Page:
Anesthesia & Pain Research


Is There A Role for Liposomal Bupivacaine as Part of a Multimodal Strategy Inclusive of Intrathecal Morphine for Post-Cesarean Analgesia? A Retrospective Chart Review Study

Antonio Gonzalez Fiol MD, Anna-Maria Eid MD, Mohamed Yassin Elgamal MD, Hollie Matlin MD, Kristen L. Fardelmann, MD, David Yanez, PhD, MS, Angelique Garay, DNAP, CRNA II, ACNP, Aymen Alian MD

Background: The search for the ideal postoperative analgesia is crucial given the current opioid epidemic in the United States. Liposomal bupivacaine for transverse abdominis plane block, inclusive of intrathecal morphine may improve analgesia for more than 24 h. We assessed opioid consumption after cesarean delivery and the time to first narcotic.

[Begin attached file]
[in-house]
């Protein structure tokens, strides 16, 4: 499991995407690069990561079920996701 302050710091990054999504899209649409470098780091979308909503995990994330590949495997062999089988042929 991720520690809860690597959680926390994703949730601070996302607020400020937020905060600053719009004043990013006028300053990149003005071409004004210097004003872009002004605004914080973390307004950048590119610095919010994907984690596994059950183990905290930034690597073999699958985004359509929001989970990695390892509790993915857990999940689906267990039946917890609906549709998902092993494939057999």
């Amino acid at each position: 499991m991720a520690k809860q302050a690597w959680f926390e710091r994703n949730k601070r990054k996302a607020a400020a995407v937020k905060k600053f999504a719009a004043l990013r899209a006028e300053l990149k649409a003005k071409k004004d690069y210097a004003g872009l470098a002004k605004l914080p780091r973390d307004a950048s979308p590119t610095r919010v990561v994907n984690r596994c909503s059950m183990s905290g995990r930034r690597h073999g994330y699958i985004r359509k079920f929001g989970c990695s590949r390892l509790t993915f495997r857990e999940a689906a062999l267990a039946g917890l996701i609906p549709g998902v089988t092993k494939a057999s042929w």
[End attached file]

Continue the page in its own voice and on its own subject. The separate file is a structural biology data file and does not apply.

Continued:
Methods: We conducted a single-center retrospective chart review of cesarean deliveries. All patients received a spinal anesthetic with 100 mcg of intrathecal morphine and postoperative multimodal analgesia. A total of 82 patients received the transverse abdominis plane block while 140 patients did not. We tested the adjusted hazards using Cox regression, adjusting for BMI and number of cesarean delivery.

Results: The estimated mean time to first opioid request in the block versus no block group was ~30 hours and 15 hours respectively (p=0.002). A Cox regression analysis comparing the two groups, estimated the risk of receiving a first narcotic in the block group to be one-half of those who did not receive a transverse abdominis plane block
(HR = 0.48, 95% CI = [0.36, 0.65], p< 0.001).

Conclusion: Our study demonstrated that patients who received transverse abdominis plane block had less opioid use in the first 72 hours with a mean opioid-sparing time of 30 hours, twice the time of the other group. This may be explained by the use of liposomal bupivacaine in our blocks which confers a prolonged bupivacaine release and may play a role in longer narcotic free intervals and decreased total postoperative narcotic consumption.

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